The resinous mixture is melted in the melt-extruder at a temperature higher than the melting point of the polymer material and the thermally decomposing point of the blowing agent so as to thermally decompose the blowing agent. In the melt-extruder, the particles of the blowing agent are converted to particles of the resultant decomposition gas compressed and sealed up in the melted resinous matrix material under an elevated pressure. Then, the melt of the resinous mixture is extruded through the orifice to the atmosphere so as to allow particles of the compressed and sealed decomposition gas to freely expand. This phenomenon causes a number of pores to be formed in the resultant stream of the extruded melt of the resinous mixture and to be connected to each other. The expanded decomposition gas ruptures the surface layer portion of the stream of the melt when leaving the stream of the melt. This phenomenon results in the formation of an irregularly rugged peripheral surface of the melt stream.

As mentioned above, the resultant melt stream consisting of the remaining resinous matrix material and having a number of pores and an irregularly rugged peripheral surface is solidified by cooling. During or after the solidifying step, the strand-shaped melt stream of the resinous matrix material or the solidified porous strand is cut into desired lengths. Usually, it is preferably that the length of the cut porous strands be in the range of from 0.3 times to 3.0 times the inside diameter of the melt-extruding orifice.

The degrees of porosity and roughness of the peripheral surface of the cut porous strands are variable depending on the type of the organic thermoplastic polymer material, the content of the inorganic particulate material, the content of the blowing agent, the temperature of a cylinder of the melt-extruder, the inside diameter of the melt-extruding orifice, and the draft applied to the stand-shaped the stream of the extruded resinous mixture.

If an elastic polymeric material is used as an organic thermoplastic polymer material, if the content of the inorganic particular material is small, if the content of the blowing agent is small, or if the draft applied to the strand-shaped stream of the extruded resinous mixture is large, the porosity of the resultant cut porous strands and the degree of roughness of the peripheral surface become unsatisfactorily small. Therefore, the type of the resinous matrix material, the amount of the inorganic particulate material and the blowing agent, the melt-extruding temperature, the inside diameter of the orifice, and the draft to be applied to the strand-shaped melt stream should be determined in consideration of the desired degrees of porosity and roughness.

When the solidified porous strand is taken up at a high draft or a high speed, the strand is frequently broken. Therefore, the draft is preferably 3.0 times or less, more preferably, 2.0 times or less. Most preferably, no draft is applied to the melt stream of the extruded resinous mixture.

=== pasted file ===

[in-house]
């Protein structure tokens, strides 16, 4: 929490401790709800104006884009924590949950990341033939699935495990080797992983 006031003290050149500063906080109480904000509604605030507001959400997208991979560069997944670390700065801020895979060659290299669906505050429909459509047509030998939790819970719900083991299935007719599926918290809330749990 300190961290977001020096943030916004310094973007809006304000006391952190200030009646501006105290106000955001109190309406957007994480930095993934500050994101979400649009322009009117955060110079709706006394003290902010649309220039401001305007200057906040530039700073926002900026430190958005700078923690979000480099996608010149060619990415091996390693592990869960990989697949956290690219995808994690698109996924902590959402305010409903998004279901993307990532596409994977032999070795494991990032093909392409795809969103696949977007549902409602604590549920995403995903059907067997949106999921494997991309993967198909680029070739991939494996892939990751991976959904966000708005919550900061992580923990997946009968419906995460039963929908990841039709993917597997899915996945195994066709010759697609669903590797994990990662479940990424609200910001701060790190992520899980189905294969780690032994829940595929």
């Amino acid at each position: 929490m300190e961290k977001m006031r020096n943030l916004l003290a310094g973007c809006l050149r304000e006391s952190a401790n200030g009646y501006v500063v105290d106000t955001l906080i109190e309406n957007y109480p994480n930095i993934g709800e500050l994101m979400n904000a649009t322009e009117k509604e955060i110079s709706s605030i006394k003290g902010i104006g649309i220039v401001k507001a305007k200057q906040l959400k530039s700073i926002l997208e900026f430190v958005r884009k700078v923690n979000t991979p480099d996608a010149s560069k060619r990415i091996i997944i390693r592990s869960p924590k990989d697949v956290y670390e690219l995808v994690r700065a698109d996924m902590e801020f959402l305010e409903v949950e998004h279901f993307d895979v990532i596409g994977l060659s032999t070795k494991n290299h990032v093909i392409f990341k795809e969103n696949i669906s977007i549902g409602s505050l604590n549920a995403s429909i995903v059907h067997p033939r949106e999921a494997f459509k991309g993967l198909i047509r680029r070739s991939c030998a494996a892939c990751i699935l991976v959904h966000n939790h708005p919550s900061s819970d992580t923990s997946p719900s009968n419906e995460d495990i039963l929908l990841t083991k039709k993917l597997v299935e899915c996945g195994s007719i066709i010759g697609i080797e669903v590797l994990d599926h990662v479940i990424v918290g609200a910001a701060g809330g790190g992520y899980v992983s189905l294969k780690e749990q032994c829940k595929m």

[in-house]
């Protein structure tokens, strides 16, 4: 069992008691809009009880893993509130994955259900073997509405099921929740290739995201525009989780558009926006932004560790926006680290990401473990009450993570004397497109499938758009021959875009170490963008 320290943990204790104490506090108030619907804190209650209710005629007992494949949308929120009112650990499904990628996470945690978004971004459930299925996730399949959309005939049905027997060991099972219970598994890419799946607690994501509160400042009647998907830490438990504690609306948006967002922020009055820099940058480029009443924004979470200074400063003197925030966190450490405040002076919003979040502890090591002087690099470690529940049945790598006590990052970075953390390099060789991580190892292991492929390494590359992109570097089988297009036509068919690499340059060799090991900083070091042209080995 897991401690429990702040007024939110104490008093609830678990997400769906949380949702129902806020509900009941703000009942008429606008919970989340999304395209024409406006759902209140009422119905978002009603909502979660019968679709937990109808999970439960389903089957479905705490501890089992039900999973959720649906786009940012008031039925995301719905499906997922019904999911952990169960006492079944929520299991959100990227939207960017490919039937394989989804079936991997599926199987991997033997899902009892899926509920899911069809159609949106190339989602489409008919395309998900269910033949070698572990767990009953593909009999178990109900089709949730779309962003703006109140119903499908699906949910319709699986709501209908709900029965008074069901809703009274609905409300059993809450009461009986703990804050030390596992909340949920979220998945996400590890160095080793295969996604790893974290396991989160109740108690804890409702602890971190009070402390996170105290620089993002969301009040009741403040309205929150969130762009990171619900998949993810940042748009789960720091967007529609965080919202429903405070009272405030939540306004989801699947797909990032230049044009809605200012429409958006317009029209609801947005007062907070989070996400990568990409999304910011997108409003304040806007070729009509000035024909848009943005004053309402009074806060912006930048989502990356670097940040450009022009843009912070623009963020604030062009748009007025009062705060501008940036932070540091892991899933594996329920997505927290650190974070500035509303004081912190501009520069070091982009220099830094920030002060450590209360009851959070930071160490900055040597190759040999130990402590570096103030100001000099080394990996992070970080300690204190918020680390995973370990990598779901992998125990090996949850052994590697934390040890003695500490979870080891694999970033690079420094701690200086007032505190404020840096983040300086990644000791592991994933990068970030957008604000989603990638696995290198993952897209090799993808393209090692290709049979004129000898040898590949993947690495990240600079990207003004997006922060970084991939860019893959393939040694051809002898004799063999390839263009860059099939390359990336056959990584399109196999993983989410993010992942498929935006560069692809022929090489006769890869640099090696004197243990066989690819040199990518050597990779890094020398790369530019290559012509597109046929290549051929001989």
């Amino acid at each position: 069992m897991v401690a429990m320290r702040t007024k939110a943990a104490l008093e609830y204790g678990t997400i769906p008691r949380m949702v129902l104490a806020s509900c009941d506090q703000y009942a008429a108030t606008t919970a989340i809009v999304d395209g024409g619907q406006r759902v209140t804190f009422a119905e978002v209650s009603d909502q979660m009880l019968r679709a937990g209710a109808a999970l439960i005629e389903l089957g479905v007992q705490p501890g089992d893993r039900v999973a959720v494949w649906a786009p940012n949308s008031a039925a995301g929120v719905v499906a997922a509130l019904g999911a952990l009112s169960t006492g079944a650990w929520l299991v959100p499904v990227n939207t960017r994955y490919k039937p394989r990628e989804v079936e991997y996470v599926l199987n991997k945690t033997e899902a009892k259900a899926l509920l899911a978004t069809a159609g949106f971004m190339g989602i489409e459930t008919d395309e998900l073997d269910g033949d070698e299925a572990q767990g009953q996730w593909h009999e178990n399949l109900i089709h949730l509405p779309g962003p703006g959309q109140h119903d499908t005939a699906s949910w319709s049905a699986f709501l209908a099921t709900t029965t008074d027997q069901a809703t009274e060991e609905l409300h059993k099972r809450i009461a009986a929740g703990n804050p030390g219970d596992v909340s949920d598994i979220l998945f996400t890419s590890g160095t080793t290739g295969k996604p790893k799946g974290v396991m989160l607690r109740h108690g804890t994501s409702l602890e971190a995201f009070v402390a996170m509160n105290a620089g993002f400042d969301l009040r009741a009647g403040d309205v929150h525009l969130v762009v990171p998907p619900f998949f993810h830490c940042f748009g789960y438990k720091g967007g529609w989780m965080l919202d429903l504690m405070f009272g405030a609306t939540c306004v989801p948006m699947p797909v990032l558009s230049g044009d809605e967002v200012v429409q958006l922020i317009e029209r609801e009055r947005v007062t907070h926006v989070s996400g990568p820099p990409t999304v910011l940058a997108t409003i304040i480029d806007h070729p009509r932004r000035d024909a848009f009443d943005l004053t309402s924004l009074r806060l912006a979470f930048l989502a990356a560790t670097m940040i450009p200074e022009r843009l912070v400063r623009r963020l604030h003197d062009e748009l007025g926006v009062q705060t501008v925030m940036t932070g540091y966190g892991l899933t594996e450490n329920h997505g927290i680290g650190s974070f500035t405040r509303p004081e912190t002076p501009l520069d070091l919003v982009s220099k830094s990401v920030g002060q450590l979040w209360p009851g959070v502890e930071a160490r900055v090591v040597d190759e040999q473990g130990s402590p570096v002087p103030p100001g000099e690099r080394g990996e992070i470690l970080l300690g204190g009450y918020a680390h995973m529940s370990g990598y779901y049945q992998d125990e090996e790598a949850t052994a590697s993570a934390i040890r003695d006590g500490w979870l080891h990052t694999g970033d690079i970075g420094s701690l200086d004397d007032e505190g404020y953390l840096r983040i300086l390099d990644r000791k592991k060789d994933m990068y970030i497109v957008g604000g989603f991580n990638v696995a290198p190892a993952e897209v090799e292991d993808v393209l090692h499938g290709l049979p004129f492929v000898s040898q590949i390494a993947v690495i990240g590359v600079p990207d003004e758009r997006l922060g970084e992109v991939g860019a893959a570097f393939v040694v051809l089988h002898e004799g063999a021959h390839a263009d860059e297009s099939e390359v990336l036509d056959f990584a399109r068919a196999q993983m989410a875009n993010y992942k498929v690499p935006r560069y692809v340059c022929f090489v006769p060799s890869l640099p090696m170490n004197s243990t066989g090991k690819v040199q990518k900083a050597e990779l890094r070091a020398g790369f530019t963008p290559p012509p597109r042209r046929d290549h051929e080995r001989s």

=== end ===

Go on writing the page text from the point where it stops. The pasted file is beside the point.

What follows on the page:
For the purpose of avoiding undesirable breakage of the porous strands in the melt-extruding and solidifying steps, a plurality of strand-shaped melt streams may be introduced into to a stream of water flowing in the same direction as that of the strand-shaped melt streams and bundled in the water stream. Generally, when the resinous matrix material consists essentially of a thermoplastic polymer material and the resultant strands have a relatively large thickness (diameter), the taking-up operation of the strands can be carried out without difficulty. However, an increase in the content of the inorganic particulate material or a decrease in the thickness of the strands result in increased frequency of breakage of the strands before the solidifying operation is completed. This phenomenon makes the melt-extruding step unstable.

When a plurality of the strand-shaped streams of the melted resinous matrix material having an irregularly rugged peripheral surface are bundled in a water stream, the strand-shaped streams are brought into contact with each other and partially melt-bounded at the convexities on the peripheral surfaces thereof. The partially bonded porous strands can be easily separated from each other by applying a light impact thereto, for example, by cutting the strands by means of a pellitizer.

The use of the water stream is advantageous in that when some strand-shaped streams are broken, the lower-stream portions of the strand-shaped streams are conveyed by the water stream together with the nonbroken strand-shaped streams and the upperstream portions of the strans-shaped streams are also conveyed by the water stream together with the nonbroken strand-shaped streams, are brought into contact with the non-broken strand-shaped streams, and are partially bounded thereto, and the partially bonded streams are conveyed by the water stream together with the nonbroken streams. That is, all the resultant porous strands are automatically conveyed by the water stream to a taking-up port of the porous strands even if a half number of strands are broken.

The water-treating material of the present invention is highly effective for eliminating only substances dispersed and/or emulsified in water. Also, colloidal particles, for example, colloidal silica particles having a negative electric charge and anionic substances are easily eliminated by the water-treating material.

In the water-treating material by the present invention containing a cationic cross-linked polymer material, the resinous matrix material can be firmly bounded to the cationic cross-linked polymer material. Therefore, the resultant water-treating material exhibits an excellent durability over a long period of time.